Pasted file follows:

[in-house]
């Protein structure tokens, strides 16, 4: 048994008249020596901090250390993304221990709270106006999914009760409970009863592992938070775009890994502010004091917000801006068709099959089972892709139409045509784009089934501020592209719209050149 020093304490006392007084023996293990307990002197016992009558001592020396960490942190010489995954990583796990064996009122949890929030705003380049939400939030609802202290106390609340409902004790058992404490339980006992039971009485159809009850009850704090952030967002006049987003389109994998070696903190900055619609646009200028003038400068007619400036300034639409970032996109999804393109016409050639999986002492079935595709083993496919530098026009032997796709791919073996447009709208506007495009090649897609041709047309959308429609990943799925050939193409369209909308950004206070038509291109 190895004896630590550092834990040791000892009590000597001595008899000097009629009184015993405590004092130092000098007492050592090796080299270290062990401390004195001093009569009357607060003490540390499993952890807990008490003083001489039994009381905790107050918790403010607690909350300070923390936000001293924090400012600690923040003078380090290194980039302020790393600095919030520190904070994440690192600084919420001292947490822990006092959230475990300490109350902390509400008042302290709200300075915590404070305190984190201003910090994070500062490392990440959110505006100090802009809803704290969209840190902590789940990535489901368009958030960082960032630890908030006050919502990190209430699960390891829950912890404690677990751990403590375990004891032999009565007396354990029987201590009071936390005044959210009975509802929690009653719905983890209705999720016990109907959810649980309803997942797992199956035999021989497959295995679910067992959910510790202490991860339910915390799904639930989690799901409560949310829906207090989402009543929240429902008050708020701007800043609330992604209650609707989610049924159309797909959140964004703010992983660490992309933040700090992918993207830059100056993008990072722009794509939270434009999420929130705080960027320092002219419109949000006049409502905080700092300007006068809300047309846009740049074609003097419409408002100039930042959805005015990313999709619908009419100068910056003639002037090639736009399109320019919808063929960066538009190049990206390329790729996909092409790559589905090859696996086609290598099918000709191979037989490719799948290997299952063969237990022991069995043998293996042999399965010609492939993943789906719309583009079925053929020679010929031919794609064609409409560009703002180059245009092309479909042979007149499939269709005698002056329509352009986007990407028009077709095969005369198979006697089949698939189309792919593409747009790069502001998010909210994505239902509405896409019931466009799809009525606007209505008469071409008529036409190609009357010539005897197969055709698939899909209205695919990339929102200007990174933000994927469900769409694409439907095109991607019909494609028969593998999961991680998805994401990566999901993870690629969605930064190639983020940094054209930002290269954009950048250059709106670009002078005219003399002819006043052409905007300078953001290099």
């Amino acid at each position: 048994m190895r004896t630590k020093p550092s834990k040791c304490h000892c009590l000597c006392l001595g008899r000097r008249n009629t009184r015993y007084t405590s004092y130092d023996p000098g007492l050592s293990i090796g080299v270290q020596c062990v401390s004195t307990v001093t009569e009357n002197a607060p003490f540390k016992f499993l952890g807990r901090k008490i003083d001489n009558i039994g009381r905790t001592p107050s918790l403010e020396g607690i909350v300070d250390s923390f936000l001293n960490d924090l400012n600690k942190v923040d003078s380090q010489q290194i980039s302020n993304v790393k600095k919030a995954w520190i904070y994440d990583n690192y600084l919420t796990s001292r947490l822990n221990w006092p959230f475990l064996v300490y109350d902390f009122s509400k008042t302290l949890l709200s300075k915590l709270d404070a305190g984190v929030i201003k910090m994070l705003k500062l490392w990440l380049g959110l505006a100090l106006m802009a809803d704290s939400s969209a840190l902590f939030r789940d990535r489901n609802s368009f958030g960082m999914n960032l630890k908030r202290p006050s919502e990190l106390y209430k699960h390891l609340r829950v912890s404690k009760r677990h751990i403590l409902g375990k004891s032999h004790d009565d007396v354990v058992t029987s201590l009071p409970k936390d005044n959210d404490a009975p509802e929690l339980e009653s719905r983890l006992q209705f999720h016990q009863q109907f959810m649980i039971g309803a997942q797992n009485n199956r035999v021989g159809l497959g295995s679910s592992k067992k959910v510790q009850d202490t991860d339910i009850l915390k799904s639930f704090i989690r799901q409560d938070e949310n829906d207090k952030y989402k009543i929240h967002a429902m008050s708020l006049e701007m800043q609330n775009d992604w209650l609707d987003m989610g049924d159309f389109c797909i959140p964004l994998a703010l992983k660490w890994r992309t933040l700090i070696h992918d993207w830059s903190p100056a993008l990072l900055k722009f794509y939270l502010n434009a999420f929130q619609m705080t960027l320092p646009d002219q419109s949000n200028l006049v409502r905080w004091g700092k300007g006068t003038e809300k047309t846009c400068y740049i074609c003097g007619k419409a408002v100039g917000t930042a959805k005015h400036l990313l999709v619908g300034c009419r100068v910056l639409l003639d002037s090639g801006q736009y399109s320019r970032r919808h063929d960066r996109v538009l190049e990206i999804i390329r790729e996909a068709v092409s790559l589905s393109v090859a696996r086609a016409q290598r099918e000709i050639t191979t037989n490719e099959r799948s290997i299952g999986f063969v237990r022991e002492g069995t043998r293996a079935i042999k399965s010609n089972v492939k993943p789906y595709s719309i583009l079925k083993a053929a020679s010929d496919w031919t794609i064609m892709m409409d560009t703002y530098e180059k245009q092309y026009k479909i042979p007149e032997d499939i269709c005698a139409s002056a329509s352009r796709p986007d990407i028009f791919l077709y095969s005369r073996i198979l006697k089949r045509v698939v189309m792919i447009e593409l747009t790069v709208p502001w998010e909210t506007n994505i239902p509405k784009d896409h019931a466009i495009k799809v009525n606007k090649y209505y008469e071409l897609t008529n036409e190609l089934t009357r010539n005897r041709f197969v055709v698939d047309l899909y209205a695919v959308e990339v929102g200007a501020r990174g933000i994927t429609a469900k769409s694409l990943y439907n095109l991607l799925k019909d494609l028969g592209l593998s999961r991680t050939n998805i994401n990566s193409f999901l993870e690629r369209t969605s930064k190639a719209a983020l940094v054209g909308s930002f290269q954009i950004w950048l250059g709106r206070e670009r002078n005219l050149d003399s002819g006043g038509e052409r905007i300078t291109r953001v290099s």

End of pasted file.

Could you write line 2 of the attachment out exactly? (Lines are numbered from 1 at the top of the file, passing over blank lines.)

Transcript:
């Protein structure tokens, strides 16, 4: 048994008249020596901090250390993304221990709270106006999914009760409970009863592992938070775009890994502010004091917000801006068709099959089972892709139409045509784009089934501020592209719209050149 020093304490006392007084023996293990307990002197016992009558001592020396960490942190010489995954990583796990064996009122949890929030705003380049939400939030609802202290106390609340409902004790058992404490339980006992039971009485159809009850009850704090952030967002006049987003389109994998070696903190900055619609646009200028003038400068007619400036300034639409970032996109999804393109016409050639999986002492079935595709083993496919530098026009032997796709791919073996447009709208506007495009090649897609041709047309959308429609990943799925050939193409369209909308950004206070038509291109 190895004896630590550092834990040791000892009590000597001595008899000097009629009184015993405590004092130092000098007492050592090796080299270290062990401390004195001093009569009357607060003490540390499993952890807990008490003083001489039994009381905790107050918790403010607690909350300070923390936000001293924090400012600690923040003078380090290194980039302020790393600095919030520190904070994440690192600084919420001292947490822990006092959230475990300490109350902390509400008042302290709200300075915590404070305190984190201003910090994070500062490392990440959110505006100090802009809803704290969209840190902590789940990535489901368009958030960082960032630890908030006050919502990190209430699960390891829950912890404690677990751990403590375990004891032999009565007396354990029987201590009071936390005044959210009975509802929690009653719905983890209705999720016990109907959810649980309803997942797992199956035999021989497959295995679910067992959910510790202490991860339910915390799904639930989690799901409560949310829906207090989402009543929240429902008050708020701007800043609330992604209650609707989610049924159309797909959140964004703010992983660490992309933040700090992918993207830059100056993008990072722009794509939270434009999420929130705080960027320092002219419109949000006049409502905080700092300007006068809300047309846009740049074609003097419409408002100039930042959805005015990313999709619908009419100068910056003639002037090639736009399109320019919808063929960066538009190049990206390329790729996909092409790559589905090859696996086609290598099918000709191979037989490719799948290997299952063969237990022991069995043998293996042999399965010609492939993943789906719309583009079925053929020679010929031919794609064609409409560009703002180059245009092309479909042979007149499939269709005698002056329509352009986007990407028009077709095969005369198979006697089949698939189309792919593409747009790069502001998010909210994505239902509405896409019931466009799809009525606007209505008469071409008529036409190609009357010539005897197969055709698939899909209205695919990339929102200007990174933000994927469900769409694409439907095109991607019909494609028969593998999961991680998805994401990566999901993870690629969605930064190639983020940094054209930002290269954009950048250059709106670009002078005219003399002819006043052409905007300078953001290099």